Cash & Liquidity Management

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Strategies in a New Financial Climate Prompted by the credit crisis, Panalpina adjusted its treasury approach in the light in market trends. This included responding to increased FX volatility and reviewing investment policy on counterparties and instrument tenors, and hedging exposure to interest rate differentials between CHF and EUR/USD.

The article summarises the actions taken by the company, both immediate and longer-term, once it had reviewed its financial activities. Panalpina also created a new cash management vision, which anticipates implementing a single global TMS to consolidate its transactions, analysis and reporting onto a single platform to be integrated with its ERP.

Strategies in a New Financial Climate

by Marcel Kellerhals, Group Treasurer, Panalpina

This article is based on a presentation that Marcel Kellerhals delivered at the BNP Paribas Cash Management University in October 2009.

Our treasury function is centred on three key areas: cash management, corporate finance and risk management. In each one of these, we have set long-term strategic objectives. Although Panalpina has a largely centralised business model, we have a separate accounts receivable function, with receivables representing the largest asset on our balance sheet.

Higher levels of FX volatility also created opportunities, particularly for a firm with expertise in FX management.

We have a global cash management model, organised regionally. In Europe, we have implemented a payments factory and centralised cash flow using physical cash pooling techniques. In Asia Pacific, we centralise our cash notionally, although not for all countries at this stage. We are now seeking to bring together cash management for North America and Latin America, although this is not easy to achieve in practice, which will also include cash centralisation. In Africa and the Middle East, it is also difficult to organise cash on a regional basis, so we are currently implementing solutions in the Black and Caspian Sea countries, and we are in the process of issuing or reviewing requests for proposal (RFP) for cash management in Sub-Saharan Africa and the Arabian belt.

In the eye of the storm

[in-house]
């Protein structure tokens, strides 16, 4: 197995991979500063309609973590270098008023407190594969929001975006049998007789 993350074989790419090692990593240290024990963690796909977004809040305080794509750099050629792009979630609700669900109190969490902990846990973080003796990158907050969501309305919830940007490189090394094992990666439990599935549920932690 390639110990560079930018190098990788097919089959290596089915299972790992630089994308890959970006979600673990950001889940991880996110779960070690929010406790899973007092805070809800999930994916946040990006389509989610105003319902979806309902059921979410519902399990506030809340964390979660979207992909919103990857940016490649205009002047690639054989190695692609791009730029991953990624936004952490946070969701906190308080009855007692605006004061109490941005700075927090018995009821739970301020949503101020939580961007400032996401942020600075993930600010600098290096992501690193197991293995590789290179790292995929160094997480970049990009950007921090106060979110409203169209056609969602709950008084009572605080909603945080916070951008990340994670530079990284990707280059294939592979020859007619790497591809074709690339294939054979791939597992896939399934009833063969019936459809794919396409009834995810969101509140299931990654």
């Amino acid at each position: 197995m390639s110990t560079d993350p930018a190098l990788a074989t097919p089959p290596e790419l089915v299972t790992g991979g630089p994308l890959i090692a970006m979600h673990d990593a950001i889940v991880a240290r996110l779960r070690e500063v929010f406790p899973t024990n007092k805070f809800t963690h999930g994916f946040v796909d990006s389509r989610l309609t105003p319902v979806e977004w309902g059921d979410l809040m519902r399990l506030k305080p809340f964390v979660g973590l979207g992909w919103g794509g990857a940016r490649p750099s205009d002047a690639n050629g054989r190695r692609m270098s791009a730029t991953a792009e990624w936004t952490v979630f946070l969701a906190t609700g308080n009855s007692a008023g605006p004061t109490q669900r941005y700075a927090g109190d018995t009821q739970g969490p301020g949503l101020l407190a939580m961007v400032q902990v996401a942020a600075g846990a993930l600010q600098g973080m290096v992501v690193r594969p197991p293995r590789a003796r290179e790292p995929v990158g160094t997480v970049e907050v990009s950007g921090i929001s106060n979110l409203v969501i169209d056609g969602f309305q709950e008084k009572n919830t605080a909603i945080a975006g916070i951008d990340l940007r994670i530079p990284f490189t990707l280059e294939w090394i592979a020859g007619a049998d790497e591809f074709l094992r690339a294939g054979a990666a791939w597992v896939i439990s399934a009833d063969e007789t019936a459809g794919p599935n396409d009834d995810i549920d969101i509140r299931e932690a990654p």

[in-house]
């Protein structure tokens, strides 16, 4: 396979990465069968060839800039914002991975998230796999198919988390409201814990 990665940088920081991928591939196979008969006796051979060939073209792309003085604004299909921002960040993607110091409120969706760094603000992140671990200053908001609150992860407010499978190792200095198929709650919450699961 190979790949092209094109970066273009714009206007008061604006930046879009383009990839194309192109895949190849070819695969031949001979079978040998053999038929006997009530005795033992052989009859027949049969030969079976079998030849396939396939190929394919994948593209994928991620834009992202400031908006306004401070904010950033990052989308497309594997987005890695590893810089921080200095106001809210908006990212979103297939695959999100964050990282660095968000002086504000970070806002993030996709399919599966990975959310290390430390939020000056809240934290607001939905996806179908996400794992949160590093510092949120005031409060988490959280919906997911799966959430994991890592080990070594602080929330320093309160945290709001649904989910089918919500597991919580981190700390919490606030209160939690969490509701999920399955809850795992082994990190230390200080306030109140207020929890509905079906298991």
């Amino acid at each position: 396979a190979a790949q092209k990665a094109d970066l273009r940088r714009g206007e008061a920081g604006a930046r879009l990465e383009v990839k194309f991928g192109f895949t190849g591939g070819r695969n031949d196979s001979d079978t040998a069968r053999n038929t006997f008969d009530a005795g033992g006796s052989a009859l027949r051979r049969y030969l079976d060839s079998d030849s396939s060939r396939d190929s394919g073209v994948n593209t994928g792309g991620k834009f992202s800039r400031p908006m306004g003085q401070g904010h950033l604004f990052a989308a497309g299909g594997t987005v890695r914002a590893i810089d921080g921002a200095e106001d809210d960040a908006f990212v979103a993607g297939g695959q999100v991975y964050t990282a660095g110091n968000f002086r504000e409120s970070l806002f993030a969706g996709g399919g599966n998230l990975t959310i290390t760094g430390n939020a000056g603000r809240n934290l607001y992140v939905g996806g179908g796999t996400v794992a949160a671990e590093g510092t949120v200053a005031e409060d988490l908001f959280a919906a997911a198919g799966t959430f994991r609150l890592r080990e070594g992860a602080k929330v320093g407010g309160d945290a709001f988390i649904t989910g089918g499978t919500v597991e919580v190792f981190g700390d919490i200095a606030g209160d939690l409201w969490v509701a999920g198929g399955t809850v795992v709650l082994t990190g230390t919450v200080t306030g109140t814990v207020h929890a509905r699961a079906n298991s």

Much has been said during the crisis about the need to adopt a ‘back to basics’ approach in treasury, but this has different implications for each company. At Panalpina, we adjusted our treasury approach in the light of the market trends that we witnessed, as outlined below.

Firstly, looking at FX, we saw higher levels of volatility in the FX markets, and a flight to CHF. This resulted in an overall increase in the number of FX transactions we undertook. To manage our risk more effectively, we focused more on monitoring exposures at a local level, and boosted our hedging levels. Higher levels of FX volatility also created opportunities, particularly for a firm with expertise in FX management, so we were able to take positions and sell options. In many cases, we make the decision to leave our translation risk unhedged but instead put in place overlay hedges at group level.

In terms of interest rate management, we have been fortunate in that our low debt levels limit our exposure to liquidity and counterparty risk. Consequently, our primary exposure to interest rate risk is in the area of investments. During the crisis, we reviewed our investment policy on authorised counterparties and instrument tenors. In consequence, we made the decision to invest cash for a shorter term, and focused more on credit default swap (CDS) prices as a measure of counterparty risk.

Another risk to which Panalpina is exposed is the interest rate differential between CHF and EUR/USD. Although the business is denominated in CHF, many of our intercompany loans are in EUR or USD, which creates a major exposure which we need to hedge. To create a known position, we made the decision to lock in rates for the next two to five years.

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